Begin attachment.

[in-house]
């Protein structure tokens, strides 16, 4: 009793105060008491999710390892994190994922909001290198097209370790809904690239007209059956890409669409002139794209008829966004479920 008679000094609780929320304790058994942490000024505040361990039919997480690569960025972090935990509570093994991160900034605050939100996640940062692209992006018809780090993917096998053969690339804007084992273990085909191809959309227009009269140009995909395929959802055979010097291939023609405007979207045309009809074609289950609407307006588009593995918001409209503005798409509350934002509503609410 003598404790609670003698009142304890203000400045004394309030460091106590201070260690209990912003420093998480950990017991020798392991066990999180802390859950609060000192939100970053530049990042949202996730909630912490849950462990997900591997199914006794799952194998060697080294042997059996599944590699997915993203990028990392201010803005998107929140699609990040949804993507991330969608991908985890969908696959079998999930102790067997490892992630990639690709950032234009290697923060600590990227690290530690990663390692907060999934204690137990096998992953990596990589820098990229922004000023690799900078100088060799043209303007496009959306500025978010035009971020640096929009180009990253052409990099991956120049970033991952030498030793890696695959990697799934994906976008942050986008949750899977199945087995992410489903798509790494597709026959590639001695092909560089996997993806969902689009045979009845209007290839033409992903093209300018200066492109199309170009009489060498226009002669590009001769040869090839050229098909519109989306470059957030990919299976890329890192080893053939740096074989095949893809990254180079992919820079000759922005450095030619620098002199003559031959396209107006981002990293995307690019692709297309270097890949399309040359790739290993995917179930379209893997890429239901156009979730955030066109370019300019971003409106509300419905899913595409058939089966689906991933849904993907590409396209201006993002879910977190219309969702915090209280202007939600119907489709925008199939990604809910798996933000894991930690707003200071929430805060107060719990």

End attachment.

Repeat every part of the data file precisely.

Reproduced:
[in-house]
């Protein structure tokens, strides 16, 4: 009793105060008491999710390892994190994922909001290198097209370790809904690239007209059956890409669409002139794209008829966004479920 008679000094609780929320304790058994942490000024505040361990039919997480690569960025972090935990509570093994991160900034605050939100996640940062692209992006018809780090993917096998053969690339804007084992273990085909191809959309227009009269140009995909395929959802055979010097291939023609405007979207045309009809074609289950609407307006588009593995918001409209503005798409509350934002509503609410 003598404790609670003698009142304890203000400045004394309030460091106590201070260690209990912003420093998480950990017991020798392991066990999180802390859950609060000192939100970053530049990042949202996730909630912490849950462990997900591997199914006794799952194998060697080294042997059996599944590699997915993203990028990392201010803005998107929140699609990040949804993507991330969608991908985890969908696959079998999930102790067997490892992630990639690709950032234009290697923060600590990227690290530690990663390692907060999934204690137990096998992953990596990589820098990229922004000023690799900078100088060799043209303007496009959306500025978010035009971020640096929009180009990253052409990099991956120049970033991952030498030793890696695959990697799934994906976008942050986008949750899977199945087995992410489903798509790494597709026959590639001695092909560089996997993806969902689009045979009845209007290839033409992903093209300018200066492109199309170009009489060498226009002669590009001769040869090839050229098909519109989306470059957030990919299976890329890192080893053939740096074989095949893809990254180079992919820079000759922005450095030619620098002199003559031959396209107006981002990293995307690019692709297309270097890949399309040359790739290993995917179930379209893997890429239901156009979730955030066109370019300019971003409106509300419905899913595409058939089966689906991933849904993907590409396209201006993002879910977190219309969702915090209280202007939600119907489709925008199939990604809910798996933000894991930690707003200071929430805060107060719990």